In a traditional storage environment, primary and backup storage are separate, and backups are based on copying data. Typically, the whole volume is copied from primary storage to backup storage every week or every day. If stored on backup storage without any capacity optimization, these backups can easily use up many times the space used on primary storage. Capacity-optimized backup storage systems overcome this problem using various techniques:

  1. Deduplication, aka dedupe. Successive full backups have mostly the same content because the change rate is generally small. Dedupe removes this duplication in content by sharing blocks across backups. Global dedupe goes a step further and enables sharing of identical blocks regardless of where they are, including identical blocks at different locations within a backup.
  2. Compression. Compression works on an individual block of data (generally less than 1 MB) at a time, and crunches it down based on commonality within the block. Examples include the gzip utility and various LZ algorithms.

Ajay wrote about the reasons for moving towards converged primary and backup storage. With converged storage, backups are based on volume snapshots. A snapshot is logically a point-in-time copy of the volume, but physically it shares all unchanged blocks with the primary state and other snapshots. There is no copying or duplication of data to begin with, so there is no need to de duplicate. This provides huge savings in CPU, network, disk, and memory utilization than first copying the whole volume and then deduping it back down. One might say that snapshot-based backups are not duped in the first place and don’t need dedupe—they are unduped.

In addition, in Nimble’s converged storage model, all data is compressed, including the primary state and backups. This provides a huge advantage compared to most primary storage systems, which do not compress randomly-accessed application data at all.

Next, I will focus on space usage—not because it is the most important difference, but because many interesting questions arise around it.

Proponents of deduping might assume that dedupe is more space optimized than unduped, because global dedupe is able to share identical blocks across backups as well as within a single backup at different locations, while unduped snapshots only share blocks at the same location. The intra-backup sharing does provide a small advantage for dedupe. However, unduped storage benefits from a bigger advantage: the sharing of blocks between the primary state and backups! In essence, unduped converged storage keeps only one baseline copy of the volume, while separate deduped storage keeps two—one on primary storage and one on backup storage. As we will see, the primary-backup sharing outweighs the intra-backup sharing. Therefore, compared to the total space used with separate primary and deduped backup storage, converged storage uses even less space.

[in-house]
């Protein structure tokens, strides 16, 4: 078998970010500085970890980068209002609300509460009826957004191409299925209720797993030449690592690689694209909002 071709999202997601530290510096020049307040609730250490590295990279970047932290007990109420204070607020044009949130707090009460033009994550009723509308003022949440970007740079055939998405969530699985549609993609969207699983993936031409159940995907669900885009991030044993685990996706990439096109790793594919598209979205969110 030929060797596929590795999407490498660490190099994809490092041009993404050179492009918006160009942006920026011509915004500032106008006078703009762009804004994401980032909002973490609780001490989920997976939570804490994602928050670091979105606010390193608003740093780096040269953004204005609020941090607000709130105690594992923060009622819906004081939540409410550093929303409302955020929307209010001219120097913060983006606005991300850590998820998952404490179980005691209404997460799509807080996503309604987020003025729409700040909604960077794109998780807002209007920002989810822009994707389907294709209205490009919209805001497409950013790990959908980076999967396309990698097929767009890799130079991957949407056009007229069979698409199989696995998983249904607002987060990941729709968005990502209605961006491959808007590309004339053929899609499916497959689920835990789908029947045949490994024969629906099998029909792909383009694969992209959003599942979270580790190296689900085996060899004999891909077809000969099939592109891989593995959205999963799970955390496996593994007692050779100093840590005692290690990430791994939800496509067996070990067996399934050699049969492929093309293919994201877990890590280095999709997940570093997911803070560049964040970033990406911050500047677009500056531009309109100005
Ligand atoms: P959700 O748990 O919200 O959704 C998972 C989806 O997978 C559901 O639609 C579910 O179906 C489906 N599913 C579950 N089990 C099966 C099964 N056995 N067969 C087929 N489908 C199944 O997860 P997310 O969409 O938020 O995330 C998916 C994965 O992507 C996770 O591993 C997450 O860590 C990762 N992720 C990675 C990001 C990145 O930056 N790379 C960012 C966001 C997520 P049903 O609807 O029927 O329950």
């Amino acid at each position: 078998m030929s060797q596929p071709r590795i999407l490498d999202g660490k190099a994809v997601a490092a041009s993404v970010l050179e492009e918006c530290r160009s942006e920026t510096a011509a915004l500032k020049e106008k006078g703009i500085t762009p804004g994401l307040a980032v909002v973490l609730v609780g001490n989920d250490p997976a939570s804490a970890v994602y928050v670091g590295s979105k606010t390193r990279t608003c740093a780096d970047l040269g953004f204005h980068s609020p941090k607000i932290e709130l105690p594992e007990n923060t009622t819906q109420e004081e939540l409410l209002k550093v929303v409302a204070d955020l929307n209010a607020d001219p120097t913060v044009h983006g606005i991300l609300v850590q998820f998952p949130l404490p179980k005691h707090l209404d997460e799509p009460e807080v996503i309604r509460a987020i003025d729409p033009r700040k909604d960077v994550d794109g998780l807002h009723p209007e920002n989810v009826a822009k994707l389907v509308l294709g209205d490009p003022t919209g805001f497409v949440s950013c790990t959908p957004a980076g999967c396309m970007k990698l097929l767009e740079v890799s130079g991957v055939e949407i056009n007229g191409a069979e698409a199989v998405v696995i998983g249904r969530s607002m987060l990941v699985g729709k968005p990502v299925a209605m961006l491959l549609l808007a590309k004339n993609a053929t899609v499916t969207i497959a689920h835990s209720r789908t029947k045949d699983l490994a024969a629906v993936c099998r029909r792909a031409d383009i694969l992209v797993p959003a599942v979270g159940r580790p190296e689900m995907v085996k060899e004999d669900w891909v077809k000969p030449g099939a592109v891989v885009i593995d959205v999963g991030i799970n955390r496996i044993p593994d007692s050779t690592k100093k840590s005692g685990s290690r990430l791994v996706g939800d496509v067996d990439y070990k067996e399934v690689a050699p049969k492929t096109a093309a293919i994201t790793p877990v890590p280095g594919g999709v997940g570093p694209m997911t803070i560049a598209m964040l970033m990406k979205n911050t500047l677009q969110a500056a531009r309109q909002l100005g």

Below I present a mathematical comparison of the total space usage (including the primary state) between the following four types of storage:

  1. Unoptimized daily incremental and weekly full backups
  2. Global dedupe with compression (as in optimized backup storage)
  3. Unduped without compression (as in optimized primary storage)
  4. Unduped with compression (as in Nimble converged storage)

The following chart plots the capacity optimization ratio for each of the three optimized storage types. Capacity optimization is computed as the ratio of the total space used in unoptimized storage over the total space used in the specific optimized storage type. Higher values are better. (This ratio ignores the higher cost of primary storage compared to backup storage, and therefore significantly understates the advantage of converged storage, which uses less expensive storage.) The x-axis indicates the days of backup retention. In general, capacity optimization improves with retention.


The chart shows the following:

  1. Deduping is a fine and necessary optimization for separate backup storage.
  2. Unduped converged storage without compression is not as effective as deduped storage with compression.
  3. Unduped converged storage with compression saves significantly more space than deduped storage with compression for typical backup retention periods of 30–90 days. In fact, dedupe would catch up with unduped in terms of capacity savings only if backup retention is longer than 8 months.

Of course, data protection is not complete without provision for disaster recovery, which requires an off-site replica. Comparisons similar to the one above can easily be made that include the space used on the replica. Unduped converged storage with replica retains a lead over separate deduped storage with replica, regardless of whether the primary or the backup storage is replicated. This is because unduped storage with replica has two baseline copies of data (one on converged storage and the other on replica), while deduped storage with replica has three (one on primary storage, one on backup storage, and one on replica).

Interestingly, matching the space saving of dedupe was not our top motivation for building converged storage. The major motivations were the following:

  • Ability to directly use backups and replicas without having to convert the data from backup to primary format.
  • Avoid massive transfer of data from primary to backup storage.
  • Enable significant space savings without performance impact for randomly accessed data, such as databases.

Nevertheless, it is good to demonstrate that unduped storage is not just as good as deduped storage in saving space, it is even better!